Understanding the clear, concise definition of domestic violence is paramount in understanding where you stand in these types of situations, and the potential consequences that you may be facing. 

With that said, let’s take a look at the most common charges associated with acts of domestic violence. 

The Most Common Domestic Violence Charges In Oregon

When we talk about domestic violence, it’s important to understand that the term may be used to describe multiple different types of violent acts perpetrated by a family or household member. 

Therefore, individuals dealing with a case of domestic violence in the state of Oregon may be facing any number of the following charges: 

  • Assault IV – Misdemeanor
  • Harassment – Misdemeanor
  • Menacing – Misdemeanor
  • Reckless Endangering – Misdemeanor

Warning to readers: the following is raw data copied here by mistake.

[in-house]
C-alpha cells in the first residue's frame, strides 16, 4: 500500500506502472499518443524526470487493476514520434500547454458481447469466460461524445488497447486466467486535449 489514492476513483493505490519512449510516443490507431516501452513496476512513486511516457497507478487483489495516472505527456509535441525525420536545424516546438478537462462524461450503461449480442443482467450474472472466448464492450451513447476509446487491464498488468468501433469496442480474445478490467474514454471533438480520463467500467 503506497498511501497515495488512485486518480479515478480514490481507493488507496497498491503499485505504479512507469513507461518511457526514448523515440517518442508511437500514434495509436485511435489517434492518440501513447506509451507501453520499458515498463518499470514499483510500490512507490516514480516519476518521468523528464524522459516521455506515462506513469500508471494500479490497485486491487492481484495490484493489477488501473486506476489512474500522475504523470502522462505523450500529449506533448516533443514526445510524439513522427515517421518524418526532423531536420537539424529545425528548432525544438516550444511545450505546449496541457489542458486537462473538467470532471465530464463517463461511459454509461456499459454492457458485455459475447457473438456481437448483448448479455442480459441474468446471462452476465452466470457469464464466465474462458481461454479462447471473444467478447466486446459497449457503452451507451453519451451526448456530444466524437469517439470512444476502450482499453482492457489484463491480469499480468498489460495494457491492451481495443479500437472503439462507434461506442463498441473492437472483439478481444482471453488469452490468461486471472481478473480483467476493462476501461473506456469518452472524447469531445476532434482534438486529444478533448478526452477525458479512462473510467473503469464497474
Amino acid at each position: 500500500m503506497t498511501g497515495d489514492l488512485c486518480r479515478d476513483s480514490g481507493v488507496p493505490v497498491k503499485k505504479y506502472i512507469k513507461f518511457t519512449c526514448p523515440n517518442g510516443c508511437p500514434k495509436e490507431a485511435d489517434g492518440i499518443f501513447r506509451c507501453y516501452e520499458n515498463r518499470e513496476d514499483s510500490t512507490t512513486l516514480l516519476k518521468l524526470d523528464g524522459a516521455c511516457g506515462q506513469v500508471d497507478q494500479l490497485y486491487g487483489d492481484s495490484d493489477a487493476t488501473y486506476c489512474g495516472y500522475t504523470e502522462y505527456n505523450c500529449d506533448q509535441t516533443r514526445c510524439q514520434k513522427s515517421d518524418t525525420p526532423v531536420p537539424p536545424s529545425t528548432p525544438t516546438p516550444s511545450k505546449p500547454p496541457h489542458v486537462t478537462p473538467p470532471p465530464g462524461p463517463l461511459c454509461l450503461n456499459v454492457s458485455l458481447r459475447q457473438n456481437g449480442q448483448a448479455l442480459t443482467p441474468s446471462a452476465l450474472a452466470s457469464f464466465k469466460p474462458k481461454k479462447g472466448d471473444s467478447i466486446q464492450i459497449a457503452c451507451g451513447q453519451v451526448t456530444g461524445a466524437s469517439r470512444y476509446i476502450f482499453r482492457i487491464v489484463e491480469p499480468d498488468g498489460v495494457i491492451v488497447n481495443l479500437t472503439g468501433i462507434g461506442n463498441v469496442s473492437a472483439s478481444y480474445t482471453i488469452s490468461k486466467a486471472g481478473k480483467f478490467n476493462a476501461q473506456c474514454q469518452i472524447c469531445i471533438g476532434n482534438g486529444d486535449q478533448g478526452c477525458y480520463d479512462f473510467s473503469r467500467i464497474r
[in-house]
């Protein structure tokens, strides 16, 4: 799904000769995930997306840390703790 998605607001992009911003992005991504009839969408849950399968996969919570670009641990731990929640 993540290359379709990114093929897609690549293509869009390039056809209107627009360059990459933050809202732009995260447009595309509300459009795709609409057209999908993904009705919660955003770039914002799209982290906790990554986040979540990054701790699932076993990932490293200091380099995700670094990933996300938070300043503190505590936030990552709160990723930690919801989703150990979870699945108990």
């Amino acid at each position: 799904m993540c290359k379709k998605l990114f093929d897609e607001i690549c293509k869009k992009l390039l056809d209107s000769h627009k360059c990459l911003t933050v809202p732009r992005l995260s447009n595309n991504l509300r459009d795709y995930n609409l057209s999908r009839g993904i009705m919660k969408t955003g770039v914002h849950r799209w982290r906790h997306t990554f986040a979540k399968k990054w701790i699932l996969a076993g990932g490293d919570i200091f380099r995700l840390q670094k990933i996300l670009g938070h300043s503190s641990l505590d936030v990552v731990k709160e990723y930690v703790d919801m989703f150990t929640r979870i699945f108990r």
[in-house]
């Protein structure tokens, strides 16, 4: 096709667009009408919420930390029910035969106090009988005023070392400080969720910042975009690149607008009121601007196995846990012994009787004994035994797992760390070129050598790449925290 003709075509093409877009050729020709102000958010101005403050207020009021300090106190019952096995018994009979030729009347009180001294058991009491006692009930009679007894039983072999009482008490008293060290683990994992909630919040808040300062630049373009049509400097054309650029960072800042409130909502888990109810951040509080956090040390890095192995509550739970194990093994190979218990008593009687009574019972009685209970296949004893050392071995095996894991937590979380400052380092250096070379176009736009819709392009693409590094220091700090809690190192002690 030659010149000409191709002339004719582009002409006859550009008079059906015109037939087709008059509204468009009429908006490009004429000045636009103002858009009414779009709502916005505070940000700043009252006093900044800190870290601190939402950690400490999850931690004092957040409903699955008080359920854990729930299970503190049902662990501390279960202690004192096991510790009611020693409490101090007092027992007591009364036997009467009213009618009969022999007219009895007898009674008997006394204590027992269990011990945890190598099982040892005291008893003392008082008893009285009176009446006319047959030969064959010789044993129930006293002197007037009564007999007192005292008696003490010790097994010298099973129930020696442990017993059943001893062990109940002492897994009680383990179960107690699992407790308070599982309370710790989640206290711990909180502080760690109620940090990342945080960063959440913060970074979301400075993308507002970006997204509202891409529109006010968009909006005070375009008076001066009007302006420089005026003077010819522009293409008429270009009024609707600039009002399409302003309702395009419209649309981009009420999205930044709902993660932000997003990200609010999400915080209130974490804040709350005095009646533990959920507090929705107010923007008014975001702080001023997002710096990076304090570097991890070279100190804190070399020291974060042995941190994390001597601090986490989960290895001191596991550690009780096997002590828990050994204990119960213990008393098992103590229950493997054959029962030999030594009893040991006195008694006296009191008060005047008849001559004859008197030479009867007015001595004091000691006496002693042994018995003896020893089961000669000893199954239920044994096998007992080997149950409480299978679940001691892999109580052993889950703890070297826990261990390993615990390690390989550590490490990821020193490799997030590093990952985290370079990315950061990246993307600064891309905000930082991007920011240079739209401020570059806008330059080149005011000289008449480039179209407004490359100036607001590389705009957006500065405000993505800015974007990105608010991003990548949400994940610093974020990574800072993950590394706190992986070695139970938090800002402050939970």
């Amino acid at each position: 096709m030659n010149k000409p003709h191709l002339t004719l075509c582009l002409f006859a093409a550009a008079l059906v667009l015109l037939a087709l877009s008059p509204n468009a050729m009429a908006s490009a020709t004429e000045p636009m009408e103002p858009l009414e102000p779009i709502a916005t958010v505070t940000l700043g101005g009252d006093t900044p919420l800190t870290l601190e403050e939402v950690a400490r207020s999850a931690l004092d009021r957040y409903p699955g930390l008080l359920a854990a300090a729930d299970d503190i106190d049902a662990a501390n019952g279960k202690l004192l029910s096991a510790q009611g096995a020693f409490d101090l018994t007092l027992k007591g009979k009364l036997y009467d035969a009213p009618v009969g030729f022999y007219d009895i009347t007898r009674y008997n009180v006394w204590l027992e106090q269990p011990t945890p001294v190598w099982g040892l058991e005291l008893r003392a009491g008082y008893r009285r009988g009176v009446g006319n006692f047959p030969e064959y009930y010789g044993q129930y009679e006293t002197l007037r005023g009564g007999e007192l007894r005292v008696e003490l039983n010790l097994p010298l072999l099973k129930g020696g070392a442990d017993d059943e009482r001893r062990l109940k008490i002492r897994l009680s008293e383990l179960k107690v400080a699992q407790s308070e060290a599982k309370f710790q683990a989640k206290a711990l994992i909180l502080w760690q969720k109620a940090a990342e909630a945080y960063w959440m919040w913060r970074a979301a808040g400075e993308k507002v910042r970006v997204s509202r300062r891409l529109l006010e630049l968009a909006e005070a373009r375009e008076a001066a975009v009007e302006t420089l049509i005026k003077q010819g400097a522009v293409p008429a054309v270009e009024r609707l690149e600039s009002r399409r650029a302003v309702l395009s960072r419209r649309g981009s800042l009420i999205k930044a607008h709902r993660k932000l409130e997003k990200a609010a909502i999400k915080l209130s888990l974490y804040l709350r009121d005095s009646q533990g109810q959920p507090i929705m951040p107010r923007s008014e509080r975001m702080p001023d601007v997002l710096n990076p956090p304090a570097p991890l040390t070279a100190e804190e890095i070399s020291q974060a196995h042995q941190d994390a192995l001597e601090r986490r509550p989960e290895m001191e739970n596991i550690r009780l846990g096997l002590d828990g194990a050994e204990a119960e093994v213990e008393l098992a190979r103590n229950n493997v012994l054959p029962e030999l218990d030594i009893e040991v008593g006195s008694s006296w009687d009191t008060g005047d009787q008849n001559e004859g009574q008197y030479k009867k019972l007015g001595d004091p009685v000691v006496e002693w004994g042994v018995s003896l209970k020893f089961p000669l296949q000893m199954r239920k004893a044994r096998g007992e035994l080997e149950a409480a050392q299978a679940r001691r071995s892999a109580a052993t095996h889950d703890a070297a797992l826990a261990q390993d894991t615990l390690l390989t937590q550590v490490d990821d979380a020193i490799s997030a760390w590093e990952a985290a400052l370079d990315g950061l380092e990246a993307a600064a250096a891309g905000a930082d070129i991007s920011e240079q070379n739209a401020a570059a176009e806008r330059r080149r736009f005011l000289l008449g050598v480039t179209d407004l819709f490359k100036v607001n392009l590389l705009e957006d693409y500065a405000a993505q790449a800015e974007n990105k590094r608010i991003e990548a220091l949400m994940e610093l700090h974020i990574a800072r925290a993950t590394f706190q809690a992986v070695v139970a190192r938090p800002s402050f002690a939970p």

• Coercion – Felony
  • Strangulation – Misdemeanor

Most all of the domestic violence crimes in Oregon are actually non-domestic crimes which have been plead as domestic violence crimes due to the nature of the alleged perpetrator and alleged victim. As mentioned before, Oregon law has a specific modifier which makes certain crimes “domestic violence” according to how they are plead in the charging instrument.

ORS 132.586 states, in “Pleading domestic violence in accusatory instrument,” that:

(1)As used in this section, “domestic violence” has the meaning given that term in ORS 135.230 (definitions)

(2)When a crime involves domestic violence, the accusatory instrument may plead, and the prosecution may prove at trial, domestic violence as an element of the crime. When a crime is so pleaded, the words “constituting domestic violence” may be added to the title of the crime.

As previously mentioned, ORS 135.230 essentially defines the term “domestic violence” as any form of abuse between family or household members.

So now, to help you get a better idea of what each of these charges entails, let’s take a better look at each one individually. 

Assault 4 (Assault in the Fourth Degree) – Constituting Domestic Violence

Considered a misdemeanor under Oregon state law, an individual commits assault when they intentionally, knowingly, or recklessly cause any type of physical injury to another person.